This secton is devoting to discrete logostoc equation.

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Discrete logistic recurrence

The logistic map is a polynomial mapping (equivalently, recurrence relation) of degree 2) that is describd by the recurrence:

\[ x_{n+1} = r\,x_n \left( 1- x_n \right) , \qquad n=0,1,2,\ldots . \]
The map was popularized by the biologist Robert May in 1976 paper. In part as a discrete-time demographic model analogous to the logistic equation first created by Pierre François Verhulst. As it is usually the case, a discrete analoug of a continuous model has some feature that are not present in its continuous counterpart. It turns out that the dicrete logistic equation has many properties that do not belong to the corresponding differential equation.
f[r_][x_] := r*x*(1 - x) // N
t1 = Table[{r, Nest[f[r], .5, n]}, {r, 2.8, 4.1, 1.2/249}, {n, 101, 300}];
toshow = Flatten[t1, 1];
ListPlot[toshow, PlotRange -> {{3.7, 4}, {0; 1}}, PlotStyle -> PointSize[0.004]]
Output of discrete logistic recurrence Mandelbrot set
      Discrete logistic recurrence:
ListPlot[Table[ Thread[{r, Nest[r # (1 - #) &, Range[0, 1, 0.01], 1000]}], {r, 0, 4, 0.01}]]
       Solutions of discrete logistic recurrence.            Mathematica code

Example: Using real data and simply perform the least squares best fit of a quadratic function (without the constant term) through this data, we obtain the logistic grow model:

\[ P_{n+1} = 1.351\, P_n - 1.232 \times 10^{-9} P_n^2 , \qquad n=0,1,2,\ldots . \]


Hénon map

Michel Hénon.
The Hénon map, sometimes called Hénon-Pomeau attractor/map, is a discrete-time dynamical system. It is one of the most studied examples of dynamical systems that exhibit chaotic behavior. The Hénon map takes a point (xn, yn) in the plane and maps it to a new point
\[ \begin{cases} x_{n+1} &= 1 - a\,x_n^2 + y_n \\ y_{n+1} &= b\,x_n . \end{cases} \]
The map depends on two parameters, 𝑎 and b, which for the classical Hénon map have values of 𝑎 = 1.4 and b = 0.3. For the classical values the Hénon map is chaotic. For other values of a and b the map may be chaotic, intermittent, or converge to a periodic orbit. An overview of the type of behavior of the map at different parameter values may be obtained from its orbit diagram.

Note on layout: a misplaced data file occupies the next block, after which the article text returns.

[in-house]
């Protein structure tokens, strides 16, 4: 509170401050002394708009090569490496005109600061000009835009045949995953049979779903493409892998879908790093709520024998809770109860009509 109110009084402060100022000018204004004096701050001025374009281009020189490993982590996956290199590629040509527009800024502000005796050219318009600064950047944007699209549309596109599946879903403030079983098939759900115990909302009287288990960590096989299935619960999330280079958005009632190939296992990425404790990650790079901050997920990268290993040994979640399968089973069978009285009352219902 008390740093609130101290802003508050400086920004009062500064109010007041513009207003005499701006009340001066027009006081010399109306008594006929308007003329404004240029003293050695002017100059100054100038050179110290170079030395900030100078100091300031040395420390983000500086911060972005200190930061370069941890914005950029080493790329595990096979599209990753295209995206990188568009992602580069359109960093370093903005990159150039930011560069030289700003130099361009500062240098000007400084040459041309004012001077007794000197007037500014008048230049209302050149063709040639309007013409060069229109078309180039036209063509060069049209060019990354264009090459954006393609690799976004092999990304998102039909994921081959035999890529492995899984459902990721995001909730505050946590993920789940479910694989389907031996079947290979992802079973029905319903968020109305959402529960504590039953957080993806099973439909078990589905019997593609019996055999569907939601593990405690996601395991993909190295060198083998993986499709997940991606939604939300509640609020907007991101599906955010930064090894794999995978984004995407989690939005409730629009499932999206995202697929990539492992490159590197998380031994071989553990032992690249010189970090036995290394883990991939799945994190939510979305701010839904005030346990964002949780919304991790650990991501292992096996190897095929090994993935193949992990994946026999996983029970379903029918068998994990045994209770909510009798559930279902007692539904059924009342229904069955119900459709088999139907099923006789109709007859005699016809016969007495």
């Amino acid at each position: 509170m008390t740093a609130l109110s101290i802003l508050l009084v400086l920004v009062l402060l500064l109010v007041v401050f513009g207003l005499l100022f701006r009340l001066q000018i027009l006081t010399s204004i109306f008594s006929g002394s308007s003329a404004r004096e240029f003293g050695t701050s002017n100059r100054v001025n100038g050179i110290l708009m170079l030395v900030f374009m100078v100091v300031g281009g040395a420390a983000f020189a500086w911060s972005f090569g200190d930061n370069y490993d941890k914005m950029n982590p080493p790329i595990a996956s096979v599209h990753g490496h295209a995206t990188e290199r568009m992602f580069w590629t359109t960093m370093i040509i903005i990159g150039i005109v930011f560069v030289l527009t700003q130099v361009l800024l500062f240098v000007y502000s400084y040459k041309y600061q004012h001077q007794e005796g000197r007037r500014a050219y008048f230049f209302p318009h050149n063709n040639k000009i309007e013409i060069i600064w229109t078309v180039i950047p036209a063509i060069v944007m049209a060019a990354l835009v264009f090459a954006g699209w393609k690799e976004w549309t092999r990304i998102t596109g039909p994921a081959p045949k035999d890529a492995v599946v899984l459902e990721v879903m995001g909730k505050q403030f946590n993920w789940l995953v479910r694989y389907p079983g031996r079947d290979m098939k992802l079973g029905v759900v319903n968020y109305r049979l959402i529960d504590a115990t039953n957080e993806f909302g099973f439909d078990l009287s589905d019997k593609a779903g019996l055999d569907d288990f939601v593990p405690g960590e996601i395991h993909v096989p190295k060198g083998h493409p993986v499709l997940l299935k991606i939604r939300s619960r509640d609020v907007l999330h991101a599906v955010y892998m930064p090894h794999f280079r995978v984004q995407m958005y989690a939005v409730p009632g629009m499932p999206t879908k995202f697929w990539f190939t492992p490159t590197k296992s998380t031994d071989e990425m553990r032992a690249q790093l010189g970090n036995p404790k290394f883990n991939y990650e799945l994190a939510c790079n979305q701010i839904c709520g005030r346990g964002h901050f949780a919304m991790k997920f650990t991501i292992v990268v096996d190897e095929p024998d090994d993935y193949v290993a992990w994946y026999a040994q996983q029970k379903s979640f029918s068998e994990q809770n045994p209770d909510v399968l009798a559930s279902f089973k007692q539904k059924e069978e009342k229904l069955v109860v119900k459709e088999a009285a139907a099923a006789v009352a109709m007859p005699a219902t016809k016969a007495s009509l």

The map was introduced by Michel Hénon (1931--2013) as a simplified model of the Poincaré section of the Lorenz model. For the classical map, an initial point of the plane will either approach a set of points known as the Hénon strange attractor, or diverge to infinity. The Hénon attractor is a fractal, smooth in one direction and a Cantor set in another. As an example, consider the Standard Map:

\[ \begin{cases} x_{n+1} &= \left( x_n + y_n \right) \mod 2\pi \\ y_{n+1} &= \left[ y_n + b\,\sin (x_n ) \right] \mod 2\pi . \end{cases} \]
The Standard Map is a generic description for a physical system with periodic motion which is perturbed by an external oscillating force. Examples are a pendulum which is periodically pushed, or an electron in a magnetic field (which forces it into a circular or helical orbit), influenced by an oscillating electrostatic field. The x and y coordinates represent the so-called action and angle variables of such physical systems, which decsribe the orbit of the electron (or the tip of the pendulum) in phase space. The Standard Map is a conservative mapping, meaning that a volume in phase space does not contract or expand along its orbit (its shape, however, may be distorted dramatically). This corresponds to closed physical systems in which energy is conserved.

Here b is the stochasticty parameter. For b = 0, the system corresponds for example to the ideal pendulum, exhibiting a completly regular motion. For b > 0, the pendulum is disturbed by a periodic driving force. This has the dramatic effect of producing stochastic orbits for certain initial conditions (i.e. points in phase space). The standard treatment of physics is to deal with the perturbation by expanding the driving force using a Taylor series and to keep only the linear part, with the understanding that higher order contributions are sufficiently small to be neglected. However, this treatment completely misses the qualitative aspects of the driven pendulum. With increasing b increasingly large fractions of phase space become chaotic. Chaotic orbits extend over a two-dimensional area in the above mapping plane. In addition, there are periodic orbits, indicated by a finite number of points on the mapping plane, and quasi-periodic orbits, which produce one or more closed lines (loops) in the mapping plane. Note that for conservative mappings, regular and chaotic phase space regions are arranged on many scales in a self-similar fashion, giving a strong indication that this structure is fractal.


  1. Chirikov, B. V. "A Universal Instability of Many-Dimensional Oscillator Systems." Phys. Rep. 52, 264-379, 1979.
  2. Cvitanović, P., Gunaratne, G., Procaccia, I., (1988). "Topological and metric properties of Hénon-type strange attractors". Physical Review A. 38 (3): 1503–1520. doi:10.1103/PhysRevA.38.1503.
  3. M. Hénon (1976). "A two-dimensional mapping with a strange attractor". Communications in Mathematical Physics. 50 (1): 69–77. doi:10.1007/BF01608556.
  4. Michel Hénon and Yves Pomeau (1976). "Two strange attractors with a simple structure,". Turbulence and Navier Stokes Equations. Springer: 29–68
  5. Luhn, A. Another interactive iteration of the Hénon Map.
  6. MacKay, R. S. and Percival, I. C. "Converse KAM: Theory and Practice." Comm. Math. Phys. 98, 469-512, 1985.


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